• 18 0
 Brilliant actually.
  • 15 3
 Did he win the worlds?
  • 8 0
 @DarkDiggler: No, he was mostly dabbling in BMX and once he learned he could have gears, put the set up on his bike. It was a short cage road derailleur, and a brake lever pulled from the parts bin at the shop he worked at, which he cut down and made into a little thing that you could just hook one finger onto.
  • 51 0
 suntour had one of these systems (brake lever actuated) way back when: www.disraeligears.co.uk/site/00_main_images/suntour_flash_news_-_jan_79_page_2_main_image.jpg
  • 1 1
 Brilliant idea
  • 5 0
 @xy9ine: super cool! Thanks for sharing.
  • 5 0
 At this point, what is the saddle even for???
  • 3 0
 @Waldon83: It's nice to have some place to sit so you can roll back to your pit instead of walking after your heat when you're totally blown.
  • 5 2
 @DarkDiggler: Did he have to in order for it to be relevant? dick digger?
  • 4 1
 Reminds me of the NZ made Healing HI-Max.

bmxmuseum.com/bikes/healing_industries/72158
  • 2 0
 @xy9ine: The original hole shot device ! Remember wanting that so bad, one of my buddies put one on his PK Ripper. It worked but not as well as we had thought.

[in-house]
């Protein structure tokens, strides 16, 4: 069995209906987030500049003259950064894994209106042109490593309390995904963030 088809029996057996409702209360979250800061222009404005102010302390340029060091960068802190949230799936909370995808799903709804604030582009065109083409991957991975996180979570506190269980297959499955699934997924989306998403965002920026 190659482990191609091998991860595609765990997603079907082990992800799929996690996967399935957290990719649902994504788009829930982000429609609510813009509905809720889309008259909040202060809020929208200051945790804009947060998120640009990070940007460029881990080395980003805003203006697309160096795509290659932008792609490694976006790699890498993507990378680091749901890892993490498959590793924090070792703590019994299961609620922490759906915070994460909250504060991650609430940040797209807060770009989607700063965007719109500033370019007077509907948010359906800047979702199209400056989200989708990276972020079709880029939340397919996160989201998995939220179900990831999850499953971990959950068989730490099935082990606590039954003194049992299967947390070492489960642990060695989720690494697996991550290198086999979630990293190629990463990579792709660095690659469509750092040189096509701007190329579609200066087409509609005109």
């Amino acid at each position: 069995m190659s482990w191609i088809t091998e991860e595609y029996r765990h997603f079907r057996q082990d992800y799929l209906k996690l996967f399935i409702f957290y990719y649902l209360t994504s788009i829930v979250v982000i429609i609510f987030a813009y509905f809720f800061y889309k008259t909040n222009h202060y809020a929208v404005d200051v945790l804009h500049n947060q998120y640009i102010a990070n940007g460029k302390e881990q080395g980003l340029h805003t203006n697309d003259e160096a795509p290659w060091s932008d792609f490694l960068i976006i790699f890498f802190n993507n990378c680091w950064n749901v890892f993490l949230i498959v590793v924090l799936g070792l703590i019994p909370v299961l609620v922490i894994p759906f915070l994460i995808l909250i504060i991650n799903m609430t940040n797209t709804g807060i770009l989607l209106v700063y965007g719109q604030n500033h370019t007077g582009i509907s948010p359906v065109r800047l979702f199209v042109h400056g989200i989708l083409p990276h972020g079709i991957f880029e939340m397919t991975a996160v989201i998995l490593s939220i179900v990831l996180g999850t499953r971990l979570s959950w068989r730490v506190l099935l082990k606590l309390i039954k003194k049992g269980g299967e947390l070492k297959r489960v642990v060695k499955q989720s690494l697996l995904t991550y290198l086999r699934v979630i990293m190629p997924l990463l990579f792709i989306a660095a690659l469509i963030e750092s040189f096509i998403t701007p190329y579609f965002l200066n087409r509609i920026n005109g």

• 6 0
 BMXTR gruppo
  • 1 0
 @streetkvnt-kvlt: That's a trip down memory lane....
  • 1 0
 @twothirtyseven: definitely. Friend had one but it didn't work too well under load. Not a bad idea though.
  • 1 0
 @streetkvnt-kvlt: damn bro, I remember when they came out. Wish I'd kept my mark 1 HMX 500.
  • 1 4
 @Waldon83: rules. bikes have to have saddles. they also have to have 2 trangles that make up the frame, and thats why this bike frame looks so goofy. lol. BMX bikes would look way different if you didn't have that requirement.
  • 3 4
 @sirknumskullgt: not really …. Sirknumbkunt
  • 2 1
 @conoat: two triangles? So I can't use my old monocoque to go back to racing?
  • 3 0
 @Waldon83: may help to brace your leg against on turns / jumps? Riding with no saddle feels weird...
  • 3 0
 @conoat: So this is why nobody races a Quadangle!
  • 3 0
 @conoat: www.uci.org/docs/default-source/rules-and-regulations/part-vi--bmx.pdf

Nowhere in this does it mention that a frame must be made of 2 triangles. Shockingly, there are very very very few rules governing bikes. Wheel size, requirements for a saddle, max bar width, max stem extension, and max bar height are some. They also limit how much axle can protrude past the end caps, and require a rear brake. But otherwise to me it looks like frames can be any weight, shape, size, geometry, or material.
  • 1 0
 @Waldon83: Leaning against the inside of the leg when turning.

And for sitting on when not racing.
  • 1 0
 @xy9ine: cool cheers for posting that
  • 65 4
 Probably going to derail the whole competition discussion
  • 17 1
 I hope we can chain together a good pun thread here.
  • 16 1